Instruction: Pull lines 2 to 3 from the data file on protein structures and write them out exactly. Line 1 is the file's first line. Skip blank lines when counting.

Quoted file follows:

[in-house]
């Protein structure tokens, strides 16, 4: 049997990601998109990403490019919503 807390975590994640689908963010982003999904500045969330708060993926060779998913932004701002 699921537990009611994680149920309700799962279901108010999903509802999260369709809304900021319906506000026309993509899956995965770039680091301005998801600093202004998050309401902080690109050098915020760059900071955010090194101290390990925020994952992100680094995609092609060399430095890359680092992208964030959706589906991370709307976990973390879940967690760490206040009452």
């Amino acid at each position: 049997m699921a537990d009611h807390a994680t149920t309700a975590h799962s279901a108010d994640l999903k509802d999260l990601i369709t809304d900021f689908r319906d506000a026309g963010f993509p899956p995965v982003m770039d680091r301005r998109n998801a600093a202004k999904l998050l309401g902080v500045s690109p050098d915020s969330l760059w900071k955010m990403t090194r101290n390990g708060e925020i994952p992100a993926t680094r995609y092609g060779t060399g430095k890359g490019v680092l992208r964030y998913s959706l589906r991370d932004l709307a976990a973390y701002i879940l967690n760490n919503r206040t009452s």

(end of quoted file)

């Protein structure tokens, strides 16, 4: 049997990601998109990403490019919503 807390975590994640689908963010982003999904500045969330708060993926060779998913932004701002 699921537990009611994680149920309700799962279901108010999903509802999260369709809304900021319906506000026309993509899956995965770039680091301005998801600093202004998050309401902080690109050098915020760059900071955010090194101290390990925020994952992100680094995609092609060399430095890359680092992208964030959706589906991370709307976990973390879940967690760490206040009452």
């Amino acid at each position: 049997m699921a537990d009611h807390a994680t149920t309700a975590h799962s279901a108010d994640l999903k509802d999260l990601i369709t809304d900021f689908r319906d506000a026309g963010f993509p899956p995965v982003m770039d680091r301005r998109n998801a600093a202004k999904l998050l309401g902080v500045s690109p050098d915020s969330l760059w900071k955010m990403t090194r101290n390990g708060e925020i994952p992100a993926t680094r995609y092609g060779t060399g430095k890359g490019v680092l992208r964030y998913s959706l589906r991370d932004l709307a976990a973390y701002i879940l967690n760490n919503r206040t009452s």